Above, looking at the white hand rail’s reflection, it becomes very obvious that the wave field is actually quite complex. There are waves that pull the hand rail’s reflection out to the right side, and those that move it up and down in the picture. I find it absolutely fascinating how some parts of the hand rail are visible several times in the reflection, how there are even bits of handrail that seem completely detached from the rest (see the little white dot inside a white loop somewhere in the bottom right?) and how the whole thing still seems so organic and smooth.

Below, you even see how you can see how each wave crest relates to a “spike” in the reflection.

When looking at waves in pictures, it is usually pretty difficult to see which parts of the pictures correspond to which side of the wave, the one facing us or away from us (unless, of course, the waves are breaking, or you see stuff like total internal reflection going on). But the reflections make it a little easier, I think.

And just because staring at the reflections made me feel a little dizzy, here is something to give your eyes a little rest: The view towards the Baltic Sea out of Kiel fjord.

Hope you are all having a nice day full of #wavewatching! :-)

Windy days at Holtenau locks: Now THAT’s a turbulent wake!

Now that the weather is nice and sunny again, here is what it looked like only last Saturday. It wasn’t even really stormy, but windy enough so that the ships leaving the locks at Kiel Holtenau were working a lot harder than usual. Especially difficult when you are almost empty and then there is a lot of wind! See that wake?

Right behind the ship you see above, there was a second ship leaving the locks. See how milky the water looks where the first ship went from all the air bubbles that were pushed under water by the ship’s propeller? You can even see some of that water spreading underneath that floating barrier in the foreground!

And see the difference between the waves on the upwind side of the ship and the downwind side?

Here is the picture that my friend sent me that she took from inside of the café that we were sitting in before I HAD to go outside and take pictures. If I am being sent pictures of my back every week by my friends, are they trying to tell me something? :-D

Moving sandbanks

A while ago I wrote a blog post on how the sand banks in this little creek form. Below you see the picture I showed then:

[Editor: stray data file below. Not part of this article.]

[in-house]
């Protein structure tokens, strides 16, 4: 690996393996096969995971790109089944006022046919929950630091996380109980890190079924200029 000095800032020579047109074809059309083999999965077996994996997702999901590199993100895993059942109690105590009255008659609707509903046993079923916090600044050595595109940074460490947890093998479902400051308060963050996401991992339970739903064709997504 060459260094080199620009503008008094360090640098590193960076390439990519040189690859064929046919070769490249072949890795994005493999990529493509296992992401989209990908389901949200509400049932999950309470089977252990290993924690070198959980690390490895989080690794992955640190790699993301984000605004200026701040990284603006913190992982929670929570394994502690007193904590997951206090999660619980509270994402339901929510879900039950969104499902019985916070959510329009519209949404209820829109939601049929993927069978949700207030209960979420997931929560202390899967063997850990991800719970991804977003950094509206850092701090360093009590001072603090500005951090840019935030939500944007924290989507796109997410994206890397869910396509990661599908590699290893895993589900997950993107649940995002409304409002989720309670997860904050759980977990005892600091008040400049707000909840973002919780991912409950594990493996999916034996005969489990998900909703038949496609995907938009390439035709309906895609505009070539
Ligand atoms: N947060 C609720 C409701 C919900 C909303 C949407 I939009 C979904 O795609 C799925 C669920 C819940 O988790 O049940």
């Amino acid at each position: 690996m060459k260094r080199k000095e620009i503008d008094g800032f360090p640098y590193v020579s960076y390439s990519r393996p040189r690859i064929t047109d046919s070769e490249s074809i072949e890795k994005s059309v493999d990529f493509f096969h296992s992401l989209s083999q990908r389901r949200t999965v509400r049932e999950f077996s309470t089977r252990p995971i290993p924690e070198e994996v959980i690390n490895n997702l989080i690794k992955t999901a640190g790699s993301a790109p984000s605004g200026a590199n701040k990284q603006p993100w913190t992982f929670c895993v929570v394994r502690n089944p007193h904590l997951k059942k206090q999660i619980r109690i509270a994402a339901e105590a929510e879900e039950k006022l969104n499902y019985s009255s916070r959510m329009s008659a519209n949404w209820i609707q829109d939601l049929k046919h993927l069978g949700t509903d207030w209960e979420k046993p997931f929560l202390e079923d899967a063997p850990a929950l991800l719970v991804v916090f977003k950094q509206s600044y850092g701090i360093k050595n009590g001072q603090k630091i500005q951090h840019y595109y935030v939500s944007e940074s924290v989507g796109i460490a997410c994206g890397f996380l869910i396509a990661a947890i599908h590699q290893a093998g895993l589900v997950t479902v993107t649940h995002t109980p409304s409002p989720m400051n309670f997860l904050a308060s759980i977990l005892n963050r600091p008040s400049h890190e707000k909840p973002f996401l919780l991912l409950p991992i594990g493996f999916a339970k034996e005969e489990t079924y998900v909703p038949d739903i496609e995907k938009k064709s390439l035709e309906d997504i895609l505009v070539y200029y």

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Then, about two weeks ago, I passed that spot again when it was raining, and this is what it looked like:

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Now we can actually see the flow field, and we can see that the sand bank in the far back has moved quite a bit. We also see that during the night it must have rained more at some point, since the leaves on the sandbank on the left that got stranded there, must have been carried there by a higher water level.

I went back later that day when it had stopped raining, and then it looked like this:

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Now that the water level has sunk again, you can clearly see that the sand banks have shifted compared to where they were in the first picture a couple of weeks ago.

Funny how much you can discover if you actually look at the world around you :-)

The building of sand banks

The eroding force of moving water can be seen in so many places when you pay attention. For example in a park where I sometimes go for walks, the really well-maintained paths are forever eroded and washed away by the heavy rains we’ve had recently.

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In the picture below you see a green pipe opening into the pond, and what you can’t see is a second, larger pipe just to the right of the first one. Both pipes drain water from the park’s paths. Water then flows through the pond and eventually into Kiel fjord. And what happens is that all the pebbles and sand from the park’s paths end up in the drainage system and get washed into that little pond, where they get deposited in a sand bank.

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Interestingly enough, water exiting the pipes seems to typically do so at such a high velocity that all the debris doesn’t get deposited right then and there, but carried downstream until the water has slowed enough that a sandbank can form. And on the sandbank you can see that larger rocks get deposited first while smaller ones are carried further with the current before they settle.